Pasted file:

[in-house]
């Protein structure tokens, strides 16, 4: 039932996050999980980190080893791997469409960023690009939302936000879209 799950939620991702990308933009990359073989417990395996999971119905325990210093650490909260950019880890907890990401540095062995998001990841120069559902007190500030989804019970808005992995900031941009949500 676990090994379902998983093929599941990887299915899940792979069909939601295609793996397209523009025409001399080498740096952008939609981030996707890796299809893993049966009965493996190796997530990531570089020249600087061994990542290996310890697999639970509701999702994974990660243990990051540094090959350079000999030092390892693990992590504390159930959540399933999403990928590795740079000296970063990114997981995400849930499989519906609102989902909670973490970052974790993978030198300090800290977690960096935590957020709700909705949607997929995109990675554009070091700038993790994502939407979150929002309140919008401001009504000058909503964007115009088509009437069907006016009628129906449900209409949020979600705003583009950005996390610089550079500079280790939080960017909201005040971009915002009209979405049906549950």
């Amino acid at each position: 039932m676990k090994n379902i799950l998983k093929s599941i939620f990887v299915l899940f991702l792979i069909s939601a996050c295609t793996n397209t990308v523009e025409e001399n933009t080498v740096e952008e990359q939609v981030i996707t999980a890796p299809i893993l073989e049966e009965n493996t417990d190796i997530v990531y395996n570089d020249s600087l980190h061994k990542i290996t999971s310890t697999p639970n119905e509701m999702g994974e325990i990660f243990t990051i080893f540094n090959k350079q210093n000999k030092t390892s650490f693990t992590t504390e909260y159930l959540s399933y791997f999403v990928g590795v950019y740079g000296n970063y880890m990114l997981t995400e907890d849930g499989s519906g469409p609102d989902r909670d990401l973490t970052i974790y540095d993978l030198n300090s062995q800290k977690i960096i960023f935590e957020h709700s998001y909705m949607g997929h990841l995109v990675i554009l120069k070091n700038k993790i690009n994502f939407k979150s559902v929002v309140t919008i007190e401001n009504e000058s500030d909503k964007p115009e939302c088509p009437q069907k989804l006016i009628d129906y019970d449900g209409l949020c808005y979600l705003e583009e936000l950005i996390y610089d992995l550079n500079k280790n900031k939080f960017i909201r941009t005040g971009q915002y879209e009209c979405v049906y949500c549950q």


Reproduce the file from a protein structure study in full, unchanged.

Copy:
[in-house]
């Protein structure tokens, strides 16, 4: 039932996050999980980190080893791997469409960023690009939302936000879209 799950939620991702990308933009990359073989417990395996999971119905325990210093650490909260950019880890907890990401540095062995998001990841120069559902007190500030989804019970808005992995900031941009949500 676990090994379902998983093929599941990887299915899940792979069909939601295609793996397209523009025409001399080498740096952008939609981030996707890796299809893993049966009965493996190796997530990531570089020249600087061994990542290996310890697999639970509701999702994974990660243990990051540094090959350079000999030092390892693990992590504390159930959540399933999403990928590795740079000296970063990114997981995400849930499989519906609102989902909670973490970052974790993978030198300090800290977690960096935590957020709700909705949607997929995109990675554009070091700038993790994502939407979150929002309140919008401001009504000058909503964007115009088509009437069907006016009628129906449900209409949020979600705003583009950005996390610089550079500079280790939080960017909201005040971009915002009209979405049906549950």
């Amino acid at each position: 039932m676990k090994n379902i799950l998983k093929s599941i939620f990887v299915l899940f991702l792979i069909s939601a996050c295609t793996n397209t990308v523009e025409e001399n933009t080498v740096e952008e990359q939609v981030i996707t999980a890796p299809i893993l073989e049966e009965n493996t417990d190796i997530v990531y395996n570089d020249s600087l980190h061994k990542i290996t999971s310890t697999p639970n119905e509701m999702g994974e325990i990660f243990t990051i080893f540094n090959k350079q210093n000999k030092t390892s650490f693990t992590t504390e909260y159930l959540s399933y791997f999403v990928g590795v950019y740079g000296n970063y880890m990114l997981t995400e907890d849930g499989s519906g469409p609102d989902r909670d990401l973490t970052i974790y540095d993978l030198n300090s062995q800290k977690i960096i960023f935590e957020h709700s998001y909705m949607g997929h990841l995109v990675i554009l120069k070091n700038k993790i690009n994502f939407k979150s559902v929002v309140t919008i007190e401001n009504e000058s500030d909503k964007p115009e939302c088509p009437q069907k989804l006016i009628d129906y019970d449900g209409l949020c808005y979600l705003e583009e936000l950005i996390y610089d992995l550079n500079k280790n900031k939080f960017i909201r941009t005040g971009q915002y879209e009209c979405v049906y949500c549950q």